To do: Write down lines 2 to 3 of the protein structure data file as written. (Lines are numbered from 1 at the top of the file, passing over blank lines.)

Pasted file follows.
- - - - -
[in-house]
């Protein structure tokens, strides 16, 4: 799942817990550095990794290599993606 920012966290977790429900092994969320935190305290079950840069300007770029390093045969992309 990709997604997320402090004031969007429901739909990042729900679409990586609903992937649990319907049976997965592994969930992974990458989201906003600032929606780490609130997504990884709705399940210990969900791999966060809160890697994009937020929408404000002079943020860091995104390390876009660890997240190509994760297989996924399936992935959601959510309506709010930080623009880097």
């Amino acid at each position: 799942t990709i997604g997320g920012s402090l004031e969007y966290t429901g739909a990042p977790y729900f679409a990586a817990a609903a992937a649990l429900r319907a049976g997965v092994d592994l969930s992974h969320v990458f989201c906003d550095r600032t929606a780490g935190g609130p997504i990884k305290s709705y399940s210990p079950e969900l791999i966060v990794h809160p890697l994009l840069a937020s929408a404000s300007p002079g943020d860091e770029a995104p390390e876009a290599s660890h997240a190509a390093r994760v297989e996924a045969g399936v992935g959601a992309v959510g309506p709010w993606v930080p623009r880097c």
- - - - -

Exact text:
């Protein structure tokens, strides 16, 4: 799942817990550095990794290599993606 920012966290977790429900092994969320935190305290079950840069300007770029390093045969992309 990709997604997320402090004031969007429901739909990042729900679409990586609903992937649990319907049976997965592994969930992974990458989201906003600032929606780490609130997504990884709705399940210990969900791999966060809160890697994009937020929408404000002079943020860091995104390390876009660890997240190509994760297989996924399936992935959601959510309506709010930080623009880097």
């Amino acid at each position: 799942t990709i997604g997320g920012s402090l004031e969007y966290t429901g739909a990042p977790y729900f679409a990586a817990a609903a992937a649990l429900r319907a049976g997965v092994d592994l969930s992974h969320v990458f989201c906003d550095r600032t929606a780490g935190g609130p997504i990884k305290s709705y399940s210990p079950e969900l791999i966060v990794h809160p890697l994009l840069a937020s929408a404000s300007p002079g943020d860091e770029a995104p390390e876009a290599s660890h997240a190509a390093r994760v297989e996924a045969g399936v992935g959601a992309v959510g309506p709010w993606v930080p623009r880097c």